Researchers from the DSI/NRF Center for Invasion Biology at Stellenbosch University in South Africa have found that, scarcely a hundred years after Guttural Toads were introduced to the islands of Mauritius and RĂ©union, their overall body size has been reduced by up to a third compared to their counterparts in South Africa. (2020-12-08)

Elephant genetics guide conservation
A large-scale study of African elephant genetics in Tanzania reveals the history of elephant populations, how they interact, and what areas may be critical to conserve in order to preserve genetic diversity of the species. (2020-11-19)

DNA sleuths target ivory poachers
The tiniest amount of DNA is being accurately analysed to identify the origins of old ivory. This clever new technique has the potential to thwart international ivory poachers, by placing the origins of ivory pieces into accurate source locations, thereby identifying specific areas where ivory poachers are actively operating. (2020-10-26)

Dietary migration of Impala rivals the geographical migration of Serengeti wildebeest
Study shows the Impala's migration is a 'dietary migration', where they switch from eating mostly grass in the wet season, to eating more tree leaves or 'browse' during the dry season. (2020-10-08)

Stirling experts lead research into impact of climate change on rainforest elephants
Experts from the University of Stirling, working closely with the Government of Gabon, have led an international study into the impact of climate change on Central Africa's rainforests and the threat posed to elephant populations in the region. (2020-09-24)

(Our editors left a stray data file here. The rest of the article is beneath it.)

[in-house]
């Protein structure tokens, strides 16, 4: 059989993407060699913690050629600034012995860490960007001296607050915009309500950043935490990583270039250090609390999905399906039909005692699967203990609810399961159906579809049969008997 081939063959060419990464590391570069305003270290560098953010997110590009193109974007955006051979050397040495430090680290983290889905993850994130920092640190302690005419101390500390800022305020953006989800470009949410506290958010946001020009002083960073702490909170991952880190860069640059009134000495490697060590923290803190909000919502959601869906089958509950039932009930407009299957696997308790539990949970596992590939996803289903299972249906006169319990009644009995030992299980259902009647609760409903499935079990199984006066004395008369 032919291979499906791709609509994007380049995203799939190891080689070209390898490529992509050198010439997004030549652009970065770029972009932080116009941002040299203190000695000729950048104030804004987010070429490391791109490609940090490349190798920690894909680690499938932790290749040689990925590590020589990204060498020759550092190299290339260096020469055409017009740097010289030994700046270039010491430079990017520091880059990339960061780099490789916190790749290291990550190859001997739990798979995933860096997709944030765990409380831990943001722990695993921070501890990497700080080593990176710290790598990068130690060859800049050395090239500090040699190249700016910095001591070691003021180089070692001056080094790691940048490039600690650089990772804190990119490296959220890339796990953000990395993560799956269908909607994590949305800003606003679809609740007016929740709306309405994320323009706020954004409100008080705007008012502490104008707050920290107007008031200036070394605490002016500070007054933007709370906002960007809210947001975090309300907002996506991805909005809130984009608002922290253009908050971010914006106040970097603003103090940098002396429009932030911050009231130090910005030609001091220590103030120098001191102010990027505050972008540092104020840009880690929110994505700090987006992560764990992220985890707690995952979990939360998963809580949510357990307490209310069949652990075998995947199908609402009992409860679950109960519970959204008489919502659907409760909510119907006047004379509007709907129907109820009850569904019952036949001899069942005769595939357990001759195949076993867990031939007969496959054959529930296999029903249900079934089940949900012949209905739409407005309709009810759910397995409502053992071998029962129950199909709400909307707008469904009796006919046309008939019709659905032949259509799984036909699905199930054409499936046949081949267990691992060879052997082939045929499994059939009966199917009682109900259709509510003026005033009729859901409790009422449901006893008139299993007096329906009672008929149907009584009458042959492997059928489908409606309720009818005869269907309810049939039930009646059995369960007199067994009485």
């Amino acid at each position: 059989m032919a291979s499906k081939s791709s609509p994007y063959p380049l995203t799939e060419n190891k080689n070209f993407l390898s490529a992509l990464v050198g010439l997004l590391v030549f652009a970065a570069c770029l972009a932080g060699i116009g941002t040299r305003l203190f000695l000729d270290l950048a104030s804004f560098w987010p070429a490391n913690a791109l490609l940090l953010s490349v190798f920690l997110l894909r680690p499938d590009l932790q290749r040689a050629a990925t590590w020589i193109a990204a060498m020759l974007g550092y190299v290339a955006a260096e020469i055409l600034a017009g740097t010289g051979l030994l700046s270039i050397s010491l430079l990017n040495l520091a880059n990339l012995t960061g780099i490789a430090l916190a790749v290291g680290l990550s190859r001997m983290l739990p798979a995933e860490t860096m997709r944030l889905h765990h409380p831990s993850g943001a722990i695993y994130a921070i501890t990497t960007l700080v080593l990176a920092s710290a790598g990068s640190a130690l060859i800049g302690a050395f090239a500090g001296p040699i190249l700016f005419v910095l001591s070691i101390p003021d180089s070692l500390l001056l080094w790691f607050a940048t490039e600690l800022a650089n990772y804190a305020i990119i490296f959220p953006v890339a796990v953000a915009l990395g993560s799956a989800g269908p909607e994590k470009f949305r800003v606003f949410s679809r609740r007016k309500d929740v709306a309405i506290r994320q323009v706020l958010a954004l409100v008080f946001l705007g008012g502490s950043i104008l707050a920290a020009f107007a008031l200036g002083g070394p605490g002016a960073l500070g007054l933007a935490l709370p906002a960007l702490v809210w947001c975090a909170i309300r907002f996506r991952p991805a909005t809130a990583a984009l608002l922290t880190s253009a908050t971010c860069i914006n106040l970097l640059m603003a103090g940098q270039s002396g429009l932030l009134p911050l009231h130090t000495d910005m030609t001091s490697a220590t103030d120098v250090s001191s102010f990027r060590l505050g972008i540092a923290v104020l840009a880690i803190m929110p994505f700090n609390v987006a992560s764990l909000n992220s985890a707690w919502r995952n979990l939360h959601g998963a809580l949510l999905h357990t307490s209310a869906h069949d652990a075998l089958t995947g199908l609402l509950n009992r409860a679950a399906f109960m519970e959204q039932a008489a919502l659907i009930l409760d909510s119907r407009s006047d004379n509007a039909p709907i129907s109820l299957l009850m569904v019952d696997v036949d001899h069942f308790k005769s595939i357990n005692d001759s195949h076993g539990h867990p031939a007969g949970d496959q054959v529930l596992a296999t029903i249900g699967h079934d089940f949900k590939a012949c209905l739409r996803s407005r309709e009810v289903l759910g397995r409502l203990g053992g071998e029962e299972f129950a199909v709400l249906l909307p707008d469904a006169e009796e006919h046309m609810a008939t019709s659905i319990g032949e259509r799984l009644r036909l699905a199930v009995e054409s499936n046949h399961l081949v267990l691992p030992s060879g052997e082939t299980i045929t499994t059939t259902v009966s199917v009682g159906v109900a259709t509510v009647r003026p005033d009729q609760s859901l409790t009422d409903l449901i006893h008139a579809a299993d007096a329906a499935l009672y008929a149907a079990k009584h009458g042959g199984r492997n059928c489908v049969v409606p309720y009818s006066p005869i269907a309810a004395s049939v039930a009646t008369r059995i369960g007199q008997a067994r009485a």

Jellyfish with your chips?
Jellyfish could replace fish and chips on a new sustainable takeaway menu to help keep threatened species off the plate. University of Queensland researchers found 92 endangered and 11 critically endangered species of seafood were caught in oceans around the world after analysing global industrial fishing records. (2020-09-21)

Ancient human footprints in Saudi Arabia give glimpse of Arabian ecology 120000 years ago
Using high resolution paleoecological information obtained from fossilized footprints, a new study published in Science Advances presents ~120 thousand-year-old human and animal footprints from an ancient lake bed in northern Arabia. These findings represent the earliest evidence for humans in this part of the world and show that human and animal movements and landscape use were closely linked. (2020-09-18)

How do giraffes and elephants alter the African Savanna landscape?
Through their foraging behavior across the diverse topography of the African savanna, megaherbivores may be unknowingly influencing the growth and survival of vegetation on valleys and plateaus, while preserving steep slopes as habitat refugia. (2020-09-14)

The surprising rhythms of Leopards: Females are early birds, males are nocturnal
After 10 months of camera surveillance in the Tanzanian rainforest, researchers from the University of Copenhagen have become the first to conclude that female and male leopards are active at very different times of the day. The discovery contradicts previous assumptions and could be used to help protect the endangered feline, whose populations have dwindled by 85 percent over the past century. (2020-09-10)

Old males vital to elephant societies
Old male elephants play a key role in leading all-male groups, new research suggests. (2020-09-03)

Following African elephant trails to approach conservation differently
Elephant trails may lead the way to better conservation approaches. 'Think of elephants as engineers of the forests. Elephants shape the landscape in many ways that benefit humans. We're talking thousands of miles of trails. If we think about the loss of elephants over time, then we will see the forest structure change and human activities also would shift.' (2020-08-31)